Men from Greece in Fustanella.
The Fustanella consists of a shiny white pleated skirt reaching from the waist to the knees, held together by a pull over the hips. After kneeling, it changes into wide wrinkles, which are treated very carefully.
The material is usually made of cotton or linen, the fabric was coarser for the peasants.
The Fustanella is a traditional men’s skirt. As a typical traditional costume, the pleated skirt is worn mainly in Albania and Greece and is known as a garment in the whole of south-eastern Europe.
The word Fustanella comes from the Italian fustagno, which means skirt or cotton flannel. This word was borrowed from the Latin fūstāneum “hard substance”, diminutive of fustis. Other name variations are in the Greek foustani, Romanian and Turkish Fistan. Formerly the garment was also called Albanese shirt.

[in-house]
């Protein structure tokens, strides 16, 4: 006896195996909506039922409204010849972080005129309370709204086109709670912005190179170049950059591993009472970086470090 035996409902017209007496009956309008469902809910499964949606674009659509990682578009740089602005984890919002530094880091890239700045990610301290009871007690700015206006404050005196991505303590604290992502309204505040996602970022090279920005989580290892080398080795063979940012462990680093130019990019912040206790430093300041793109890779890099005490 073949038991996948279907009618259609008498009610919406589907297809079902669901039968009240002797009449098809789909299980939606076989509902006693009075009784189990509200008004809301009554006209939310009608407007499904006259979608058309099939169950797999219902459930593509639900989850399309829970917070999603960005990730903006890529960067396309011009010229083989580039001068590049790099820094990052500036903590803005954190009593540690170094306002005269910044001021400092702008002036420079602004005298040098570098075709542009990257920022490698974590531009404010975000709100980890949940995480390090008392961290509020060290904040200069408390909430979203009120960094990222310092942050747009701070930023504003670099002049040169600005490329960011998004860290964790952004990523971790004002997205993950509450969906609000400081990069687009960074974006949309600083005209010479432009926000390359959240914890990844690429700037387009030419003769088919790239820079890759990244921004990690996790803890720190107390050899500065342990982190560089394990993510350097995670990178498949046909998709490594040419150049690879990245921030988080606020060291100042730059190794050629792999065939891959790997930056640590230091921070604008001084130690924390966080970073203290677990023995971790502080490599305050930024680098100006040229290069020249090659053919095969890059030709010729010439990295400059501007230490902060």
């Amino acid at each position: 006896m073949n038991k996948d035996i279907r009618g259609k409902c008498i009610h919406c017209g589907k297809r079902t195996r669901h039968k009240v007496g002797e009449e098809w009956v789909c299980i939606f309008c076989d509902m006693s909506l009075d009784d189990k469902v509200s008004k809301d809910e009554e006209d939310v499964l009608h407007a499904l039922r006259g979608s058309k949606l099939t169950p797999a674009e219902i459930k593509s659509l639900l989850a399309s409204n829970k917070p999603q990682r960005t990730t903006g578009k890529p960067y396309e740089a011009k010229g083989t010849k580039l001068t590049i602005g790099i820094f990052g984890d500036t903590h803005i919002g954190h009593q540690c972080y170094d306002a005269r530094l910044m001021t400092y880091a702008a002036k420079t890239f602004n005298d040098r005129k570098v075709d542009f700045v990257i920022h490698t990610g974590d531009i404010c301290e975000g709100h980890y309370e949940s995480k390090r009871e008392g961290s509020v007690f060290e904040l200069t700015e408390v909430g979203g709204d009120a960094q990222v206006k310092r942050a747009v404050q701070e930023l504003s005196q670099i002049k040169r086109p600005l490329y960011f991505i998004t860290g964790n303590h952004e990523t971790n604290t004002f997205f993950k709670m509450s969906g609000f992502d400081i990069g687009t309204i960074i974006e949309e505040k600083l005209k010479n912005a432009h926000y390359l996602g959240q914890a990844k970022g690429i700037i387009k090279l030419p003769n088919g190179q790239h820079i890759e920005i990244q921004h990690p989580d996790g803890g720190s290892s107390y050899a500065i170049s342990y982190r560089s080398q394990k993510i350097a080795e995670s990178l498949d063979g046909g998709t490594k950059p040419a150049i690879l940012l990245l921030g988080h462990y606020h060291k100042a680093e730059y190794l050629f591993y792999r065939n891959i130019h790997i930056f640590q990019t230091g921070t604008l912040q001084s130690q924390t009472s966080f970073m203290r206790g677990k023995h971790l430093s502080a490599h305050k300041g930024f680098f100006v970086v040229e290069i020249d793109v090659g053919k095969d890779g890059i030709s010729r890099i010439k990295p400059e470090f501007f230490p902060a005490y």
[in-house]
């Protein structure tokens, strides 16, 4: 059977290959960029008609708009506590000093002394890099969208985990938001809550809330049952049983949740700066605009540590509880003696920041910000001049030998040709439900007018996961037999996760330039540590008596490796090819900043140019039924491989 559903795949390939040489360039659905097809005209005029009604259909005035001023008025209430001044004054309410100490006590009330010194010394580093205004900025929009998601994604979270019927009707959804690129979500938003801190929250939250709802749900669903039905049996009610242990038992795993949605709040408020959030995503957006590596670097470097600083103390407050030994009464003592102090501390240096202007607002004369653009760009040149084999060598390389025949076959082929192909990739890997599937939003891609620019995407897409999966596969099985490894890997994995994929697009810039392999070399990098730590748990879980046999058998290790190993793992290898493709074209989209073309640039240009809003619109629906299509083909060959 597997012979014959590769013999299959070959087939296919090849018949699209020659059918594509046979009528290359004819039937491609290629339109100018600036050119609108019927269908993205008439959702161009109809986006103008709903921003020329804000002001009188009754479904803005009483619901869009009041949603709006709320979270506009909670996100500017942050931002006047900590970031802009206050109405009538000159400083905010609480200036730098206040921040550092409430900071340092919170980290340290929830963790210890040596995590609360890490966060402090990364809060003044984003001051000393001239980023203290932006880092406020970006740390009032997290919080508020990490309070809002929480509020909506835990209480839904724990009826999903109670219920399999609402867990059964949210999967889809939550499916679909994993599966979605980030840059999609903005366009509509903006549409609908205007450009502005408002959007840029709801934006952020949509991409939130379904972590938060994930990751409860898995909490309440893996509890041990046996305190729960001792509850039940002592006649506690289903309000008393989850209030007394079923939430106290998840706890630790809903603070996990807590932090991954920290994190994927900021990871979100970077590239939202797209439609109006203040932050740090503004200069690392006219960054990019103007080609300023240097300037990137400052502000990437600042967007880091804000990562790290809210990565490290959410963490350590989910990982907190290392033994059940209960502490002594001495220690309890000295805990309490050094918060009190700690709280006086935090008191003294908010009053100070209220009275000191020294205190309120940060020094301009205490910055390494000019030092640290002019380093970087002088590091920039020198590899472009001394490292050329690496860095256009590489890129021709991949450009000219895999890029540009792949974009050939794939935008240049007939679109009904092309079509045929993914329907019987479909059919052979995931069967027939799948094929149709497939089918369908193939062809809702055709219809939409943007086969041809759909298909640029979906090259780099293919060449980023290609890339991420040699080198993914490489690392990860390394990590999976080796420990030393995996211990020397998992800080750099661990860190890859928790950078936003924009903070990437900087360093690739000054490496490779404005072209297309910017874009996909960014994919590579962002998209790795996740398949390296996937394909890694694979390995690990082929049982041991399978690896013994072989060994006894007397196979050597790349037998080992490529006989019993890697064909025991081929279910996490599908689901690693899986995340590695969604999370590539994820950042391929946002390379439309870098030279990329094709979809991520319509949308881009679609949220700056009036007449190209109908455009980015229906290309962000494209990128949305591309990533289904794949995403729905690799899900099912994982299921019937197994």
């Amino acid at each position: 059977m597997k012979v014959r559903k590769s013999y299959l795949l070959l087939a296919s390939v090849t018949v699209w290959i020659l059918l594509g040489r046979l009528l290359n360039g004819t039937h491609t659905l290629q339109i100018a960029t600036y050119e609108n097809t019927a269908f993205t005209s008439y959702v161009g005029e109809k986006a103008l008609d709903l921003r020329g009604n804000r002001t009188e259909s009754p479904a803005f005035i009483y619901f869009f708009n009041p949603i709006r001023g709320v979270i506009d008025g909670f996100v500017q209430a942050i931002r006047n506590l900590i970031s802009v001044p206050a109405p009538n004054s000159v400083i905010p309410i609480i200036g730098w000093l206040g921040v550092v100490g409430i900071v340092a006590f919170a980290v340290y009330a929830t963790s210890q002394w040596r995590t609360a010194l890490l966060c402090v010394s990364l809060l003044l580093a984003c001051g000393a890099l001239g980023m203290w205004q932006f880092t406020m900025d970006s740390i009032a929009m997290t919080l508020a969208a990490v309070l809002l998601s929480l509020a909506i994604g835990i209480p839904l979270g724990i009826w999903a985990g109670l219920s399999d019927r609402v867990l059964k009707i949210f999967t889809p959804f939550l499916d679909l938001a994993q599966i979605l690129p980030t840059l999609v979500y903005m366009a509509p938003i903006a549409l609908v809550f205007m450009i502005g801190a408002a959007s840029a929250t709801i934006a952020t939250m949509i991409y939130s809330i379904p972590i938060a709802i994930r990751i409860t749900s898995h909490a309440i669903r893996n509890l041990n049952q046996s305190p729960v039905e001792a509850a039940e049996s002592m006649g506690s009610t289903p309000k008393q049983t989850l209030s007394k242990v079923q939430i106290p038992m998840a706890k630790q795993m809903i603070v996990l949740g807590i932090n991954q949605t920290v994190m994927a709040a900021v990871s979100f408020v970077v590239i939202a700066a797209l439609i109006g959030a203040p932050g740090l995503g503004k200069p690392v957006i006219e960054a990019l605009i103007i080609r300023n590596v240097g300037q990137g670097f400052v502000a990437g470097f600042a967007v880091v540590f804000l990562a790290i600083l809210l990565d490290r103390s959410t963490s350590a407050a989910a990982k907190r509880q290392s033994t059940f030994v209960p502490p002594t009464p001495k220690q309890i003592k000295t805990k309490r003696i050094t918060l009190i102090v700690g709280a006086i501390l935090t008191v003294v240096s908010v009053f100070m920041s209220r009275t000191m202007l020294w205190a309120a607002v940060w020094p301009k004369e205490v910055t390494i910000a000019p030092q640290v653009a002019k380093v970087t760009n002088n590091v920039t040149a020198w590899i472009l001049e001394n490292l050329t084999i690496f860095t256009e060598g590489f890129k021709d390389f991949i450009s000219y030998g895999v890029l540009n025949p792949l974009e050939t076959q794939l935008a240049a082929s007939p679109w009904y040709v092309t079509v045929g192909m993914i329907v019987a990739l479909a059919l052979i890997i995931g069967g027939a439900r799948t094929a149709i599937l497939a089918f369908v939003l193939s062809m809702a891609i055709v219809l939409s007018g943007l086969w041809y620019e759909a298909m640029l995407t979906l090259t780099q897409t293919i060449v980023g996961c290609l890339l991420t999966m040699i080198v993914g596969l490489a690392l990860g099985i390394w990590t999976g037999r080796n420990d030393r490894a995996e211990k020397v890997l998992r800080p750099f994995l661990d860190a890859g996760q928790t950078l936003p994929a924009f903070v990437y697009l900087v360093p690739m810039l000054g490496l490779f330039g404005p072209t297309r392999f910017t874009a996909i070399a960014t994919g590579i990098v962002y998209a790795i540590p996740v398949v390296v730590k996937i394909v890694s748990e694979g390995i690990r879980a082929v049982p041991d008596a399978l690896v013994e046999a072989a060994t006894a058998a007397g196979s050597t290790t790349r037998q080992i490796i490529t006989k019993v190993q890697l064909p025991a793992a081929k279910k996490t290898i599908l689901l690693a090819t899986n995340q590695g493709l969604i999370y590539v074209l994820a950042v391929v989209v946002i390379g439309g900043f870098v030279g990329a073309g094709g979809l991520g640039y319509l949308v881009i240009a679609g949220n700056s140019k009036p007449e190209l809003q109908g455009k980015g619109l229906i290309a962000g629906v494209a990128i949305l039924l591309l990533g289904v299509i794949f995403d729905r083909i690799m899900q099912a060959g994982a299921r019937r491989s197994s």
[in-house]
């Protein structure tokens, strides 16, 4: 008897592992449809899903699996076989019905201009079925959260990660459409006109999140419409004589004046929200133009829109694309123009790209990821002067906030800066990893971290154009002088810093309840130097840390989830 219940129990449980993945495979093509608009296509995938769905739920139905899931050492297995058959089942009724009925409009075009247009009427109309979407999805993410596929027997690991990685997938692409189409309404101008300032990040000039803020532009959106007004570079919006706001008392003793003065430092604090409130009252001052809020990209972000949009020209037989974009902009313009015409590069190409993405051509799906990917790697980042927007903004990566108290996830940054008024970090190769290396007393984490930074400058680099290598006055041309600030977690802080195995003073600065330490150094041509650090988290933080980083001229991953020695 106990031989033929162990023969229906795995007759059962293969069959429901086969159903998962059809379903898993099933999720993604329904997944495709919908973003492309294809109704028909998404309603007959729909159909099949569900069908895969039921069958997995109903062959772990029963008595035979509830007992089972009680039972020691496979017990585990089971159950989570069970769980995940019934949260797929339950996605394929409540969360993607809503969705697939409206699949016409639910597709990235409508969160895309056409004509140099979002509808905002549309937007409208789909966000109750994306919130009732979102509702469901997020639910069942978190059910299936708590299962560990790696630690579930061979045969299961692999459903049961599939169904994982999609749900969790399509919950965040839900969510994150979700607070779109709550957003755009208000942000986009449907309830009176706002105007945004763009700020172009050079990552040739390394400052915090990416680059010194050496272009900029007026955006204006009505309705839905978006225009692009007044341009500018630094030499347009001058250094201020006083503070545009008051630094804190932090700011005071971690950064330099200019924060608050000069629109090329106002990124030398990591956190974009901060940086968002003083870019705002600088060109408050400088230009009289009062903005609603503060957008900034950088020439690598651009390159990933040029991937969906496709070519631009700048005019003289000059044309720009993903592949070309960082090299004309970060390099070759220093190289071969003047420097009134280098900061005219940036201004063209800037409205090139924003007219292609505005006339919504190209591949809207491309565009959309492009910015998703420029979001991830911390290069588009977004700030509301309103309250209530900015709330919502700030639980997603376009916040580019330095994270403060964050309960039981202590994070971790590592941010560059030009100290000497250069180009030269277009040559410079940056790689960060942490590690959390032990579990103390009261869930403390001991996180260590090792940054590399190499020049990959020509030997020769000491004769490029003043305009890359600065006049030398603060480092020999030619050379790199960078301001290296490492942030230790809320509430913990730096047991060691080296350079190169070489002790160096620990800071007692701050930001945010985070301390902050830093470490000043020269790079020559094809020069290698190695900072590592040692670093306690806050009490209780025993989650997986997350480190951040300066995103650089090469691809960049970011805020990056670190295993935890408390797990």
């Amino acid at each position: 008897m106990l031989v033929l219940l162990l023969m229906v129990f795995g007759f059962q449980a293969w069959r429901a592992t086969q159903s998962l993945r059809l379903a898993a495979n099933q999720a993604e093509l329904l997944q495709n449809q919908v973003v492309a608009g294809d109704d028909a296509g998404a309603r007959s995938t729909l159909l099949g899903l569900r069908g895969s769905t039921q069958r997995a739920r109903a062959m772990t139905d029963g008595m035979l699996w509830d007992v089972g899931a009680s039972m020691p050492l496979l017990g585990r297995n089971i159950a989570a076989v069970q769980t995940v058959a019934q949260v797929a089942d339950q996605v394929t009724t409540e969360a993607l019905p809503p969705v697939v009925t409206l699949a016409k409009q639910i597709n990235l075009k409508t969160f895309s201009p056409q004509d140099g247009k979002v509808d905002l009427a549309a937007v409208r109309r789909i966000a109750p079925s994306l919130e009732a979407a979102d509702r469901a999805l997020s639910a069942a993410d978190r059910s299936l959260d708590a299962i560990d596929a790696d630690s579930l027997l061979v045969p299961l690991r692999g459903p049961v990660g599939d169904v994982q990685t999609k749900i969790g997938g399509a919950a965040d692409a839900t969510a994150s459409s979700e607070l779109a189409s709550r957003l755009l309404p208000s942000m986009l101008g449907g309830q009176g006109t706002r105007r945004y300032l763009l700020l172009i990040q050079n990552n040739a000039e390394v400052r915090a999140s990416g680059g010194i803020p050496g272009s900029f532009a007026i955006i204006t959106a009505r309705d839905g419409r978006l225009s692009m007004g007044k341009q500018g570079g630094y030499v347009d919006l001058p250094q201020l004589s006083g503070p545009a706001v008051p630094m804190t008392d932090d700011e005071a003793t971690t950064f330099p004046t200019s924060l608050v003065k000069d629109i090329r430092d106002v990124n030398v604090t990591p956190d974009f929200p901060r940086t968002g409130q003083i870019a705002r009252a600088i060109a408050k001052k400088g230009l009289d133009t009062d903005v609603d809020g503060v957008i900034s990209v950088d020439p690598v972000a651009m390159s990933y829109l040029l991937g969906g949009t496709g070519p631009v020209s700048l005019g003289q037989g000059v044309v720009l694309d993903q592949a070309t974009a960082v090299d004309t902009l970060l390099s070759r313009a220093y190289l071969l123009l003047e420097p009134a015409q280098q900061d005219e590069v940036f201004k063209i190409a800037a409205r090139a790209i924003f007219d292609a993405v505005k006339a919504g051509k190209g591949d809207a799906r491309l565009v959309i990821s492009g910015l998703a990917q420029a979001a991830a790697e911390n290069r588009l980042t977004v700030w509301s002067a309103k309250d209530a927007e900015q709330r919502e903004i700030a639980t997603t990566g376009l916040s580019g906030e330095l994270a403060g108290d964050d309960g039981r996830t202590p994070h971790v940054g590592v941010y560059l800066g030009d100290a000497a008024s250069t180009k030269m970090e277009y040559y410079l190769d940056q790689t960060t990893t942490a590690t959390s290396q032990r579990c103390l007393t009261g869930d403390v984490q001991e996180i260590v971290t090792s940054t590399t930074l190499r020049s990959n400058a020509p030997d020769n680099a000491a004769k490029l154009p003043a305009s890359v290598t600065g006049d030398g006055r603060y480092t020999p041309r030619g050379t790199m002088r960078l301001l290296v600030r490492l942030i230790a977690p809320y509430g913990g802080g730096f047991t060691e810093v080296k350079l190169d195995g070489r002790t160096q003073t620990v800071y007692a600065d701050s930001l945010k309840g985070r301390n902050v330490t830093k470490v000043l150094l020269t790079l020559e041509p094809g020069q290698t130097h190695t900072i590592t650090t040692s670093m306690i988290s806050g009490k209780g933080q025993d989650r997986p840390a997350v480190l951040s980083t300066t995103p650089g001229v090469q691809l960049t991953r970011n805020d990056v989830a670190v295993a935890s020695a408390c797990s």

On the Balkan Peninsula, statues have been on display of Fustanella-style clothing since the 5th century BC. A sculpture of Illyrian origin was found in Maribor. Other historians suspect that the men’s skirt originates from classical Roman toga.
The traditional costume of the Albanians and Aromanians spread throughout Greece during the revolution, among other things, through the Arvanites and Çamen and experienced its heyday as part of the military uniform and as a contemporary fashion for men in the 19th century.
Source: Manners, customs and costumes of all peoples of the world, based on authentic documents and and newer travel (1843) by Auguste Wahlen. (Mœurs, usages et costumes de tous les peuples du monde, d’après des documents and authentiques et les voyages des plus récents; (1843) Author: Auguste Wahlen, 1785-1850. Engrapher: François Pannemaker 1822-1900)